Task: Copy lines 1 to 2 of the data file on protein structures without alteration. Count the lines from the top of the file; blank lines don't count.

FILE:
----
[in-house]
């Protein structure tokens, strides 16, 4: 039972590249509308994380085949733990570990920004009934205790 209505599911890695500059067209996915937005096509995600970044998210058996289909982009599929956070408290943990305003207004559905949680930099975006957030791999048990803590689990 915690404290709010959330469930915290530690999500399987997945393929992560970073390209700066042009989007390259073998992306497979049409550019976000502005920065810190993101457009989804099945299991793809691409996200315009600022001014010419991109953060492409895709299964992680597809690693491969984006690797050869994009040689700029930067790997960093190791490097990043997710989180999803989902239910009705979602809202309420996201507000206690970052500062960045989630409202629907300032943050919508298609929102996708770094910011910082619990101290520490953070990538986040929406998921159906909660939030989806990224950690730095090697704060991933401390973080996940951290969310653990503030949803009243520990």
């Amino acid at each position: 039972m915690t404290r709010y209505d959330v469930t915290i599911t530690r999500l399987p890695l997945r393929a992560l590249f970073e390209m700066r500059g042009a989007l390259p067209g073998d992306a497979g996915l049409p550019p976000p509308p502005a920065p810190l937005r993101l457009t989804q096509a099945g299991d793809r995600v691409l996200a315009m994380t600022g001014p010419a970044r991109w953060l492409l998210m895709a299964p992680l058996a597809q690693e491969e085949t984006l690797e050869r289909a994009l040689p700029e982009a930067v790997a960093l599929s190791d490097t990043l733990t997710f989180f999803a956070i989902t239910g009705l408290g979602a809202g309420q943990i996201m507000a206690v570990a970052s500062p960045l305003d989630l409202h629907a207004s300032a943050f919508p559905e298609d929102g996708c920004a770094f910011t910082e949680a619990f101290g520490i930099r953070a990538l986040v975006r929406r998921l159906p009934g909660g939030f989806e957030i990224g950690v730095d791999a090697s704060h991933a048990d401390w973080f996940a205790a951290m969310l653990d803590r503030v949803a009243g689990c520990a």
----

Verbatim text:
[in-house]
């Protein structure tokens, strides 16, 4: 039972590249509308994380085949733990570990920004009934205790 209505599911890695500059067209996915937005096509995600970044998210058996289909982009599929956070408290943990305003207004559905949680930099975006957030791999048990803590689990 915690404290709010959330469930915290530690999500399987997945393929992560970073390209700066042009989007390259073998992306497979049409550019976000502005920065810190993101457009989804099945299991793809691409996200315009600022001014010419991109953060492409895709299964992680597809690693491969984006690797050869994009040689700029930067790997960093190791490097990043997710989180999803989902239910009705979602809202309420996201507000206690970052500062960045989630409202629907300032943050919508298609929102996708770094910011910082619990101290520490953070990538986040929406998921159906909660939030989806990224950690730095090697704060991933401390973080996940951290969310653990503030949803009243520990």